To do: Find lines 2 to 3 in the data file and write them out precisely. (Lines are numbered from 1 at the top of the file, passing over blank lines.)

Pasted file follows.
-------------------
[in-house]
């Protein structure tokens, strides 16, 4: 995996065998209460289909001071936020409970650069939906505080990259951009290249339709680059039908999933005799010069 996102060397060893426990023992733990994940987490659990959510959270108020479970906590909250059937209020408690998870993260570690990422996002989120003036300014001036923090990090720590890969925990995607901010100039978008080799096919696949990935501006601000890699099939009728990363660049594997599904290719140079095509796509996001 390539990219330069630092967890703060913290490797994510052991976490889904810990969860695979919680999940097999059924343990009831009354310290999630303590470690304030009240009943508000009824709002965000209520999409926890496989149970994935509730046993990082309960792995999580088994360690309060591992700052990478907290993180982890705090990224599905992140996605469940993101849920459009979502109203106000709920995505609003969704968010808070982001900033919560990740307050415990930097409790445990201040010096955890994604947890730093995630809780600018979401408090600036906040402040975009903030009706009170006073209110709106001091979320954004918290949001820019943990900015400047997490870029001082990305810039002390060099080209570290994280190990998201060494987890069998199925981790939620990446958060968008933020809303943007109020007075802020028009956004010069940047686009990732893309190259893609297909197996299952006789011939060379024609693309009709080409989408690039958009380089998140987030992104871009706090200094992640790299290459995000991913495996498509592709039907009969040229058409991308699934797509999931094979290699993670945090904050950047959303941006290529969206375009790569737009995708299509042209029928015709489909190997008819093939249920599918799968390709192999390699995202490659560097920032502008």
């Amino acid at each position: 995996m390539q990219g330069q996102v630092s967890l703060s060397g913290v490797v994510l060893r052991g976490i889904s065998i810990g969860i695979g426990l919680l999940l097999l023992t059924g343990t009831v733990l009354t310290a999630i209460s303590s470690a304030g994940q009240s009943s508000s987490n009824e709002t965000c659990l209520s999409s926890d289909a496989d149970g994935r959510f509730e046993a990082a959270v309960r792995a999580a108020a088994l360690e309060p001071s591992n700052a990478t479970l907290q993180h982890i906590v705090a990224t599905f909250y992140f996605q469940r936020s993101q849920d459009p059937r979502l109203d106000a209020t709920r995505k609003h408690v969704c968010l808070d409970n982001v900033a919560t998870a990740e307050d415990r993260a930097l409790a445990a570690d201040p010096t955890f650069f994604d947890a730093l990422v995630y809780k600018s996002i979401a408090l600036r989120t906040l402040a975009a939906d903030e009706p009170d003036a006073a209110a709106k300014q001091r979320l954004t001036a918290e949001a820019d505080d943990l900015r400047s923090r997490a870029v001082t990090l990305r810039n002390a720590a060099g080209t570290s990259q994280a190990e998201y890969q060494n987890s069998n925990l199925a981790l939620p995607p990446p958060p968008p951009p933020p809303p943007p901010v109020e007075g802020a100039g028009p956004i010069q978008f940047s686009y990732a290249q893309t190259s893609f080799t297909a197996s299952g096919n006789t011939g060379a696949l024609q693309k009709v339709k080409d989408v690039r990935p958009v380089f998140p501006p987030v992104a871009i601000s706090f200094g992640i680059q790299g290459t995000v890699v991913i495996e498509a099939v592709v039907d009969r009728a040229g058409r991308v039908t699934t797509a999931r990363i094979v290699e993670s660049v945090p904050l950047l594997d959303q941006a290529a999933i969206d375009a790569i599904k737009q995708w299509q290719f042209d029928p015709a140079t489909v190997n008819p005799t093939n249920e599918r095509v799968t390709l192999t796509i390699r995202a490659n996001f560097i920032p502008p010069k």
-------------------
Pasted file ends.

């Protein structure tokens, strides 16, 4: 995996065998209460289909001071936020409970650069939906505080990259951009290249339709680059039908999933005799010069 996102060397060893426990023992733990994940987490659990959510959270108020479970906590909250059937209020408690998870993260570690990422996002989120003036300014001036923090990090720590890969925990995607901010100039978008080799096919696949990935501006601000890699099939009728990363660049594997599904290719140079095509796509996001 390539990219330069630092967890703060913290490797994510052991976490889904810990969860695979919680999940097999059924343990009831009354310290999630303590470690304030009240009943508000009824709002965000209520999409926890496989149970994935509730046993990082309960792995999580088994360690309060591992700052990478907290993180982890705090990224599905992140996605469940993101849920459009979502109203106000709920995505609003969704968010808070982001900033919560990740307050415990930097409790445990201040010096955890994604947890730093995630809780600018979401408090600036906040402040975009903030009706009170006073209110709106001091979320954004918290949001820019943990900015400047997490870029001082990305810039002390060099080209570290994280190990998201060494987890069998199925981790939620990446958060968008933020809303943007109020007075802020028009956004010069940047686009990732893309190259893609297909197996299952006789011939060379024609693309009709080409989408690039958009380089998140987030992104871009706090200094992640790299290459995000991913495996498509592709039907009969040229058409991308699934797509999931094979290699993670945090904050950047959303941006290529969206375009790569737009995708299509042209029928015709489909190997008819093939249920599918799968390709192999390699995202490659560097920032502008």
């Amino acid at each position: 995996m390539q990219g330069q996102v630092s967890l703060s060397g913290v490797v994510l060893r052991g976490i889904s065998i810990g969860i695979g426990l919680l999940l097999l023992t059924g343990t009831v733990l009354t310290a999630i209460s303590s470690a304030g994940q009240s009943s508000s987490n009824e709002t965000c659990l209520s999409s926890d289909a496989d149970g994935r959510f509730e046993a990082a959270v309960r792995a999580a108020a088994l360690e309060p001071s591992n700052a990478t479970l907290q993180h982890i906590v705090a990224t599905f909250y992140f996605q469940r936020s993101q849920d459009p059937r979502l109203d106000a209020t709920r995505k609003h408690v969704c968010l808070d409970n982001v900033a919560t998870a990740e307050d415990r993260a930097l409790a445990a570690d201040p010096t955890f650069f994604d947890a730093l990422v995630y809780k600018s996002i979401a408090l600036r989120t906040l402040a975009a939906d903030e009706p009170d003036a006073a209110a709106k300014q001091r979320l954004t001036a918290e949001a820019d505080d943990l900015r400047s923090r997490a870029v001082t990090l990305r810039n002390a720590a060099g080209t570290s990259q994280a190990e998201y890969q060494n987890s069998n925990l199925a981790l939620p995607p990446p958060p968008p951009p933020p809303p943007p901010v109020e007075g802020a100039g028009p956004i010069q978008f940047s686009y990732a290249q893309t190259s893609f080799t297909a197996s299952g096919n006789t011939g060379a696949l024609q693309k009709v339709k080409d989408v690039r990935p958009v380089f998140p501006p987030v992104a871009i601000s706090f200094g992640i680059q790299g290459t995000v890699v991913i495996e498509a099939v592709v039907d009969r009728a040229g058409r991308v039908t699934t797509a999931r990363i094979v290699e993670s660049v945090p904050l950047l594997d959303q941006a290529a999933i969206d375009a790569i599904k737009q995708w299509q290719f042209d029928p015709a140079t489909v190997n008819p005799t093939n249920e599918r095509v799968t390709l192999t796509i390699r995202a490659n996001f560097i920032p502008p010069k």